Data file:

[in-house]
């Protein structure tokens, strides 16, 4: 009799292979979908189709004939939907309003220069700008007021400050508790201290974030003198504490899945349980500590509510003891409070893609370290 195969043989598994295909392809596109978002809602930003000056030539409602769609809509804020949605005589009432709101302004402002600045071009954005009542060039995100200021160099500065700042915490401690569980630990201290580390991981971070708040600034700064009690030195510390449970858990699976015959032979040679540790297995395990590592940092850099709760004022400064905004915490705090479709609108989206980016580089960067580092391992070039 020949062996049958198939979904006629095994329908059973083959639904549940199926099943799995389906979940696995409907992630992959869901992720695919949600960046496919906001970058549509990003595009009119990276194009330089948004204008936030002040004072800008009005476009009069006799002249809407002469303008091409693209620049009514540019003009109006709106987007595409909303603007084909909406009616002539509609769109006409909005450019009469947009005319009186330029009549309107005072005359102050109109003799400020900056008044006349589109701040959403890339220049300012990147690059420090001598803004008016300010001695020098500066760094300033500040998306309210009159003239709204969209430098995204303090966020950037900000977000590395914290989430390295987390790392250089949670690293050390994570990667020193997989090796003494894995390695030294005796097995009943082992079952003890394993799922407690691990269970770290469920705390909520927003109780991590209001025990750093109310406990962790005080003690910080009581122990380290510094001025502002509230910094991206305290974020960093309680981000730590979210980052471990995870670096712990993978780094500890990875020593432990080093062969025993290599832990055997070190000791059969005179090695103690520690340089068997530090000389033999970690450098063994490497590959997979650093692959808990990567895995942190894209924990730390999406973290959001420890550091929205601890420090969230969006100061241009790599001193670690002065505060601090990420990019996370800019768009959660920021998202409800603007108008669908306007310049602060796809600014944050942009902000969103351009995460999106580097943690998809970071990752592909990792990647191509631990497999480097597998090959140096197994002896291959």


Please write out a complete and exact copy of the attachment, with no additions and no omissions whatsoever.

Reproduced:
[in-house]
């Protein structure tokens, strides 16, 4: 009799292979979908189709004939939907309003220069700008007021400050508790201290974030003198504490899945349980500590509510003891409070893609370290 195969043989598994295909392809596109978002809602930003000056030539409602769609809509804020949605005589009432709101302004402002600045071009954005009542060039995100200021160099500065700042915490401690569980630990201290580390991981971070708040600034700064009690030195510390449970858990699976015959032979040679540790297995395990590592940092850099709760004022400064905004915490705090479709609108989206980016580089960067580092391992070039 020949062996049958198939979904006629095994329908059973083959639904549940199926099943799995389906979940696995409907992630992959869901992720695919949600960046496919906001970058549509990003595009009119990276194009330089948004204008936030002040004072800008009005476009009069006799002249809407002469303008091409693209620049009514540019003009109006709106987007595409909303603007084909909406009616002539509609769109006409909005450019009469947009005319009186330029009549309107005072005359102050109109003799400020900056008044006349589109701040959403890339220049300012990147690059420090001598803004008016300010001695020098500066760094300033500040998306309210009159003239709204969209430098995204303090966020950037900000977000590395914290989430390295987390790392250089949670690293050390994570990667020193997989090796003494894995390695030294005796097995009943082992079952003890394993799922407690691990269970770290469920705390909520927003109780991590209001025990750093109310406990962790005080003690910080009581122990380290510094001025502002509230910094991206305290974020960093309680981000730590979210980052471990995870670096712990993978780094500890990875020593432990080093062969025993290599832990055997070190000791059969005179090695103690520690340089068997530090000389033999970690450098063994490497590959997979650093692959808990990567895995942190894209924990730390999406973290959001420890550091929205601890420090969230969006100061241009790599001193670690002065505060601090990420990019996370800019768009959660920021998202409800603007108008669908306007310049602060796809600014944050942009902000969103351009995460999106580097943690998809970071990752592909990792990647191509631990497999480097597998090959140096197994002896291959």